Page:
No corporate white knight has yet ridden to its rescue, but Phillips Corp. is putting up a determined defense against an assault by maverick oilman T. Boone Pickens Jr.
The Oklahoma oil company has unleashed a fusillade of legal and public relations challenges against Pickens, whose pursuit of Gulf Corp. last year led to a record $13.2 billion takeover of that company by Chevron Corp.
Phillips has engaged Pickens in battle in courts in Oklahoma and Delaware, has complained to the Securities and Exchange Commission and the Federal Trade Commission about Pickens' tactics, has hired a top merger law firm and a big-time New York public relations firm to get its message out -- and even has inspired a community prayer vigil in its hometown of Bartlesville, Okla.
So far, the defense seems to be holding.
Phillips has succeeded in stalling Pickens' charge while the Oklahoma and Delaware courts argue over jurisdiction in the case. And yesterday, FTC officials said they were looking into the purchase of 5.7 percent of Phillips stock by Pickens' group over the past month, in an attempt to determine whether Pickens overzealously navigated a loophole in the Hart-Scott-Rodino antitrust laws.
Nevertheless, analysts say, it is too early to tell if Phillips can stave off Pickens and remain independent. They say that while the company still has a few tricks up its sleeve, so does Pickens -- and nobody will rule out the possibility of a takeover of Phillips by someone else. One Wall Street analyst reckons the chances of Phillips being bought out at "better than 50-50." Pickens quotes the same odds.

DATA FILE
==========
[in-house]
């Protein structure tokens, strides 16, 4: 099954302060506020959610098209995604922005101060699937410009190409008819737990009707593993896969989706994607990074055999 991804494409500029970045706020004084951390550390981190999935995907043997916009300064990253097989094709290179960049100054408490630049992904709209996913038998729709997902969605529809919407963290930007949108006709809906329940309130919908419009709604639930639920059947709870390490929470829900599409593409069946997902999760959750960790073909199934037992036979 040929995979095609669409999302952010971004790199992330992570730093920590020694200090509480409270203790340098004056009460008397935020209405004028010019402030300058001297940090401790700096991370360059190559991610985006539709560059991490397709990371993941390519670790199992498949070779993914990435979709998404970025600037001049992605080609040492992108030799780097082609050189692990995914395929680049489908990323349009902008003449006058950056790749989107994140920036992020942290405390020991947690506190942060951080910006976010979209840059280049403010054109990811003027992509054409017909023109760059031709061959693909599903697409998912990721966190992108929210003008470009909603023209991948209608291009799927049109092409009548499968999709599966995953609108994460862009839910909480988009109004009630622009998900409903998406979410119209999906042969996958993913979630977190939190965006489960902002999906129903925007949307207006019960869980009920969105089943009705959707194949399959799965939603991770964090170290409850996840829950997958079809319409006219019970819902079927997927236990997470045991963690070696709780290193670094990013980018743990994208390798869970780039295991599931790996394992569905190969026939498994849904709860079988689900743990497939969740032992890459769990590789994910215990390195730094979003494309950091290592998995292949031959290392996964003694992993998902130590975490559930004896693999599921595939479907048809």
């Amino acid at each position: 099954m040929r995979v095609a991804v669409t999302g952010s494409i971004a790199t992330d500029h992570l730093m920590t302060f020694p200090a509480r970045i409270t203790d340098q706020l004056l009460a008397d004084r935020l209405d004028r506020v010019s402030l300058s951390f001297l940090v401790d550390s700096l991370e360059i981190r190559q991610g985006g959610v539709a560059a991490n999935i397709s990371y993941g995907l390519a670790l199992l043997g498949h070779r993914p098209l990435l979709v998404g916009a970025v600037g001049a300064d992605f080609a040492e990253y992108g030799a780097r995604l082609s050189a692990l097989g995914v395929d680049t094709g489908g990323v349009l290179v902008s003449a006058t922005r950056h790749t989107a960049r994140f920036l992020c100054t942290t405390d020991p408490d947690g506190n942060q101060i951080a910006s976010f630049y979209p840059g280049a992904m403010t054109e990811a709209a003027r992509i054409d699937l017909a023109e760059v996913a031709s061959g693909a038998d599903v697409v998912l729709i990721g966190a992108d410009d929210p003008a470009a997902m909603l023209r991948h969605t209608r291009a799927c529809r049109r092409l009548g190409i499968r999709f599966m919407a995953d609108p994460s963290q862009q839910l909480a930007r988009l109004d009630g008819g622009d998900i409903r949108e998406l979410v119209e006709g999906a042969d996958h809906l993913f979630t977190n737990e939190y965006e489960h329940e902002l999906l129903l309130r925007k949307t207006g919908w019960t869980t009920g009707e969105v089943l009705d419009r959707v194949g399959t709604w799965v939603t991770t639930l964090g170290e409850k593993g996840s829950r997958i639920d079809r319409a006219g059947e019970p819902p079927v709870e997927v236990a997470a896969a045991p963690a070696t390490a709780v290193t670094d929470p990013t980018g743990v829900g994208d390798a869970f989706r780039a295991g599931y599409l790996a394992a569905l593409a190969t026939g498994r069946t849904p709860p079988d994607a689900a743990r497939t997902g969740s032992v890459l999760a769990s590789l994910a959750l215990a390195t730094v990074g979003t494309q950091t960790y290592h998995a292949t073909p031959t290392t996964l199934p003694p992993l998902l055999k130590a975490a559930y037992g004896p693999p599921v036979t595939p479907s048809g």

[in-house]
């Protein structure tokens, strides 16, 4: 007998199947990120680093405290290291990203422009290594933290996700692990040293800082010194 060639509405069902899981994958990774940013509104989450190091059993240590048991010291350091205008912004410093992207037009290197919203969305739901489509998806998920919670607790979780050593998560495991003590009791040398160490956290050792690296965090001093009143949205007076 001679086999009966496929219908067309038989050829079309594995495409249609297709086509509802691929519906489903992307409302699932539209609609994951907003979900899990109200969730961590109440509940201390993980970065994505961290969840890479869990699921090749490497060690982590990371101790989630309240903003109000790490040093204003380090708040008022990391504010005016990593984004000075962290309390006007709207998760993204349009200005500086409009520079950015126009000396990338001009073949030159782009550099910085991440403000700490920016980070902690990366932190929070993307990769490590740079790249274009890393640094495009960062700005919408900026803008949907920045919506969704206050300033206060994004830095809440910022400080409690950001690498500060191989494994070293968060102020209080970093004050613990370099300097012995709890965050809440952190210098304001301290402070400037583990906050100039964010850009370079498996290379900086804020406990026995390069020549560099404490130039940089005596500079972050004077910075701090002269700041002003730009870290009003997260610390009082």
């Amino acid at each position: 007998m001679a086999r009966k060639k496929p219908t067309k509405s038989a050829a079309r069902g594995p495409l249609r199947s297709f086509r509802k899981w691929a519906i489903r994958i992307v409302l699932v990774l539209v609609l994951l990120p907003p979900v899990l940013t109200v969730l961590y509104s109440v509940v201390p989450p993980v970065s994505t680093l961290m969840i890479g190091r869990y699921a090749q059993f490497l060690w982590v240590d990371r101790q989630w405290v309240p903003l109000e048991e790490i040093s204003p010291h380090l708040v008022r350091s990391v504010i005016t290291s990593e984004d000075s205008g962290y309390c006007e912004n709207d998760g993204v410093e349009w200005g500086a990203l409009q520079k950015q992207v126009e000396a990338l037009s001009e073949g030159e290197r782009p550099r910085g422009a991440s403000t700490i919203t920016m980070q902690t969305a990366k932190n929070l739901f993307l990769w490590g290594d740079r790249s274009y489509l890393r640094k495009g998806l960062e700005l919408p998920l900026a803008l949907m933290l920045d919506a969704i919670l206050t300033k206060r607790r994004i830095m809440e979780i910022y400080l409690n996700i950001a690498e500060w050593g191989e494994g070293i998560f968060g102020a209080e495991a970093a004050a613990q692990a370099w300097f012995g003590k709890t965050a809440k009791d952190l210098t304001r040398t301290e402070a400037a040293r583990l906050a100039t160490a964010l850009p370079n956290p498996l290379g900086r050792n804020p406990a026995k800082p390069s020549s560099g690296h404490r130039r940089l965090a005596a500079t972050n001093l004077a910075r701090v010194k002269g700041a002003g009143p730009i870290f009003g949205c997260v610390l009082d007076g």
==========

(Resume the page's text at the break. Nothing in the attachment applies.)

Multipronged legal defenses against unwanted takeover threats are nothing new. But Phillips has managed to tie Pickens up in court for longer than usual.
At the same time, this multibillion-dollar takeover battle has been bereft of the rumors and speculation about possible alternate offers that usually are attached to a company fighting an unwanted suitor.
Although Phillips' management has occasionally been derided by analysts as one of the least imaginative in the oil industry, it is getting high marks for the way it seems to have prepared itself for Pickens' attack.
Shortly after Pickens announced last week his intention to bid for 20 percent of Phillips as a prelude to a takeover of the company, Phillips got a local judge in Oklahoma to block the offer on the grounds that it violated a "standstill" agreement entered into by Pickens' company, Mesa Petroleum Co., early last year. Under that agreement, Mesa was prohibited from buying stock in General American Petroleum Co., which Phillips has since acquired. Phillips argues that the ban should apply by extension to Phillips stock.
The scene then shifted to Delaware, where Pickens' group attempted to have courts in that state -- in which Phillips is incorporated -- overrule the Oklahoma court, arguing that the standstill agreement had been recorded originally in Delaware state court, and therefore the Oklahoma court had no jurisdiction. Pickens won that round, but the court failed to order Phillips to drop its Oklahoma case. So Pickens postponed his offer for Phillips until the Delaware Supreme Court can decide the jurisdictional issue.